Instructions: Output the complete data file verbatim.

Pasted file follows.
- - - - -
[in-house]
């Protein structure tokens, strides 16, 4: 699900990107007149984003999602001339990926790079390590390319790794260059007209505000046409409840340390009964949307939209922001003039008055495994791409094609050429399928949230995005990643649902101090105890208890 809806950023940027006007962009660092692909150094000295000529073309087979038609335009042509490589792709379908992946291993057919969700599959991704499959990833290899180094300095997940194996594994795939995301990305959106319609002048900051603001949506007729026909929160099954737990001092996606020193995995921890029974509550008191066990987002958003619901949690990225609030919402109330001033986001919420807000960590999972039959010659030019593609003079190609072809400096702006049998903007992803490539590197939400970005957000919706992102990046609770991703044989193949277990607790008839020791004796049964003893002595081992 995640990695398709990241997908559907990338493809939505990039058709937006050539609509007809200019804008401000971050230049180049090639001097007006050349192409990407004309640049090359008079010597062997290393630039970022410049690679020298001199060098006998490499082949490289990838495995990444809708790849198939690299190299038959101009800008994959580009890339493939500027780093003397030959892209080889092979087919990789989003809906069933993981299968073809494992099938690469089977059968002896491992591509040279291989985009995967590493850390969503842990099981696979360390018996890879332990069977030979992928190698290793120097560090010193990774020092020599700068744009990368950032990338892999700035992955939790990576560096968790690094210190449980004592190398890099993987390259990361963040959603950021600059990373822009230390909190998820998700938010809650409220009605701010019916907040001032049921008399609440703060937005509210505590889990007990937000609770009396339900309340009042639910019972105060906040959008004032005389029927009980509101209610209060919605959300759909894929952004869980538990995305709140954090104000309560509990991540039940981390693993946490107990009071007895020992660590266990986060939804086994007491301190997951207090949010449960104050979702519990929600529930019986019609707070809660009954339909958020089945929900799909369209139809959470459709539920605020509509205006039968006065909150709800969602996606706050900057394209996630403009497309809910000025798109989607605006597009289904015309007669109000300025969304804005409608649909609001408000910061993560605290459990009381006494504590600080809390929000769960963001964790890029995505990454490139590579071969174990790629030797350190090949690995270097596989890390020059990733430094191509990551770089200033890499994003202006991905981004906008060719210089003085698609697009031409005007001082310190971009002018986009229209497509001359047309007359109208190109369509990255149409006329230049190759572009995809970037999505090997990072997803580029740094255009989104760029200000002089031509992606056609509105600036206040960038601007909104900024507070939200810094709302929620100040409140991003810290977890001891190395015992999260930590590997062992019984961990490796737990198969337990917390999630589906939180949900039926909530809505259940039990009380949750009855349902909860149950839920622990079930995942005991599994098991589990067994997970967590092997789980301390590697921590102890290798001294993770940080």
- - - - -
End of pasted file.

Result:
[in-house]
């Protein structure tokens, strides 16, 4: 699900990107007149984003999602001339990926790079390590390319790794260059007209505000046409409840340390009964949307939209922001003039008055495994791409094609050429399928949230995005990643649902101090105890208890 809806950023940027006007962009660092692909150094000295000529073309087979038609335009042509490589792709379908992946291993057919969700599959991704499959990833290899180094300095997940194996594994795939995301990305959106319609002048900051603001949506007729026909929160099954737990001092996606020193995995921890029974509550008191066990987002958003619901949690990225609030919402109330001033986001919420807000960590999972039959010659030019593609003079190609072809400096702006049998903007992803490539590197939400970005957000919706992102990046609770991703044989193949277990607790008839020791004796049964003893002595081992 995640990695398709990241997908559907990338493809939505990039058709937006050539609509007809200019804008401000971050230049180049090639001097007006050349192409990407004309640049090359008079010597062997290393630039970022410049690679020298001199060098006998490499082949490289990838495995990444809708790849198939690299190299038959101009800008994959580009890339493939500027780093003397030959892209080889092979087919990789989003809906069933993981299968073809494992099938690469089977059968002896491992591509040279291989985009995967590493850390969503842990099981696979360390018996890879332990069977030979992928190698290793120097560090010193990774020092020599700068744009990368950032990338892999700035992955939790990576560096968790690094210190449980004592190398890099993987390259990361963040959603950021600059990373822009230390909190998820998700938010809650409220009605701010019916907040001032049921008399609440703060937005509210505590889990007990937000609770009396339900309340009042639910019972105060906040959008004032005389029927009980509101209610209060919605959300759909894929952004869980538990995305709140954090104000309560509990991540039940981390693993946490107990009071007895020992660590266990986060939804086994007491301190997951207090949010449960104050979702519990929600529930019986019609707070809660009954339909958020089945929900799909369209139809959470459709539920605020509509205006039968006065909150709800969602996606706050900057394209996630403009497309809910000025798109989607605006597009289904015309007669109000300025969304804005409608649909609001408000910061993560605290459990009381006494504590600080809390929000769960963001964790890029995505990454490139590579071969174990790629030797350190090949690995270097596989890390020059990733430094191509990551770089200033890499994003202006991905981004906008060719210089003085698609697009031409005007001082310190971009002018986009229209497509001359047309007359109208190109369509990255149409006329230049190759572009995809970037999505090997990072997803580029740094255009989104760029200000002089031509992606056609509105600036206040960038601007909104900024507070939200810094709302929620100040409140991003810290977890001891190395015992999260930590590997062992019984961990490796737990198969337990917390999630589906939180949900039926909530809505259940039990009380949750009855349902909860149950839920622990079930995942005991599994098991589990067994997970967590092997789980301390590697921590102890290798001294993770940080």